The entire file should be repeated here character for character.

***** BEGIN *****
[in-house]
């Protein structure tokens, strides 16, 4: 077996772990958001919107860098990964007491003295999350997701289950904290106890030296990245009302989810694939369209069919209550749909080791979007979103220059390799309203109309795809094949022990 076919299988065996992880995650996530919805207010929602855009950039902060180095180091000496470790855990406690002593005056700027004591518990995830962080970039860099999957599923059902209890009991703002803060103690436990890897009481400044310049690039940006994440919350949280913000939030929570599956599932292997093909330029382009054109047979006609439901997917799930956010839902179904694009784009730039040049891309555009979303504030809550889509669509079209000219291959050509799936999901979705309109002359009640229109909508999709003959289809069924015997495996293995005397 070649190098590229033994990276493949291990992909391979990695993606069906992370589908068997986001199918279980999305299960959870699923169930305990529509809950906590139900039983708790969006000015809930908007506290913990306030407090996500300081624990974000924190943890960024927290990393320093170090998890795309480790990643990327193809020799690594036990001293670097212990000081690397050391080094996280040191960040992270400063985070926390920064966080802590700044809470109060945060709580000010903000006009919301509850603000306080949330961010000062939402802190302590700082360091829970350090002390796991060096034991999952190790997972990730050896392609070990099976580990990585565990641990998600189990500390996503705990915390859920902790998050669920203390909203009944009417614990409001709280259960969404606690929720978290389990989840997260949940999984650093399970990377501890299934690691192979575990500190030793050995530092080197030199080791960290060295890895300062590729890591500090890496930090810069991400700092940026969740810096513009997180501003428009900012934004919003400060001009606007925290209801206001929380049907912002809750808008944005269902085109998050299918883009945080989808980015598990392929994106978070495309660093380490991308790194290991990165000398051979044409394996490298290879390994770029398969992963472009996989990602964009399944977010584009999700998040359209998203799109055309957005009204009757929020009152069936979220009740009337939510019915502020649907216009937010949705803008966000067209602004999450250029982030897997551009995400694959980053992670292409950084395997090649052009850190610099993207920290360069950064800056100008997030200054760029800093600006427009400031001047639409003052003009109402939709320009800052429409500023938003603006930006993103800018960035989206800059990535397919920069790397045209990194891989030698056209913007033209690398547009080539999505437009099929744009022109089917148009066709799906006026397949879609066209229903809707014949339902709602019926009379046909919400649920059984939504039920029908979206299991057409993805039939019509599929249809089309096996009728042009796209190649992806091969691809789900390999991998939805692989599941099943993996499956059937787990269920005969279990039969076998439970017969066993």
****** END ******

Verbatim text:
[in-house]
């Protein structure tokens, strides 16, 4: 077996772990958001919107860098990964007491003295999350997701289950904290106890030296990245009302989810694939369209069919209550749909080791979007979103220059390799309203109309795809094949022990 076919299988065996992880995650996530919805207010929602855009950039902060180095180091000496470790855990406690002593005056700027004591518990995830962080970039860099999957599923059902209890009991703002803060103690436990890897009481400044310049690039940006994440919350949280913000939030929570599956599932292997093909330029382009054109047979006609439901997917799930956010839902179904694009784009730039040049891309555009979303504030809550889509669509079209000219291959050509799936999901979705309109002359009640229109909508999709003959289809069924015997495996293995005397 070649190098590229033994990276493949291990992909391979990695993606069906992370589908068997986001199918279980999305299960959870699923169930305990529509809950906590139900039983708790969006000015809930908007506290913990306030407090996500300081624990974000924190943890960024927290990393320093170090998890795309480790990643990327193809020799690594036990001293670097212990000081690397050391080094996280040191960040992270400063985070926390920064966080802590700044809470109060945060709580000010903000006009919301509850603000306080949330961010000062939402802190302590700082360091829970350090002390796991060096034991999952190790997972990730050896392609070990099976580990990585565990641990998600189990500390996503705990915390859920902790998050669920203390909203009944009417614990409001709280259960969404606690929720978290389990989840997260949940999984650093399970990377501890299934690691192979575990500190030793050995530092080197030199080791960290060295890895300062590729890591500090890496930090810069991400700092940026969740810096513009997180501003428009900012934004919003400060001009606007925290209801206001929380049907912002809750808008944005269902085109998050299918883009945080989808980015598990392929994106978070495309660093380490991308790194290991990165000398051979044409394996490298290879390994770029398969992963472009996989990602964009399944977010584009999700998040359209998203799109055309957005009204009757929020009152069936979220009740009337939510019915502020649907216009937010949705803008966000067209602004999450250029982030897997551009995400694959980053992670292409950084395997090649052009850190610099993207920290360069950064800056100008997030200054760029800093600006427009400031001047639409003052003009109402939709320009800052429409500023938003603006930006993103800018960035989206800059990535397919920069790397045209990194891989030698056209913007033209690398547009080539999505437009099929744009022109089917148009066709799906006026397949879609066209229903809707014949339902709602019926009379046909919400649920059984939504039920029908979206299991057409993805039939019509599929249809089309096996009728042009796209190649992806091969691809789900390999991998939805692989599941099943993996499956059937787990269920005969279990039969076998439970017969066993």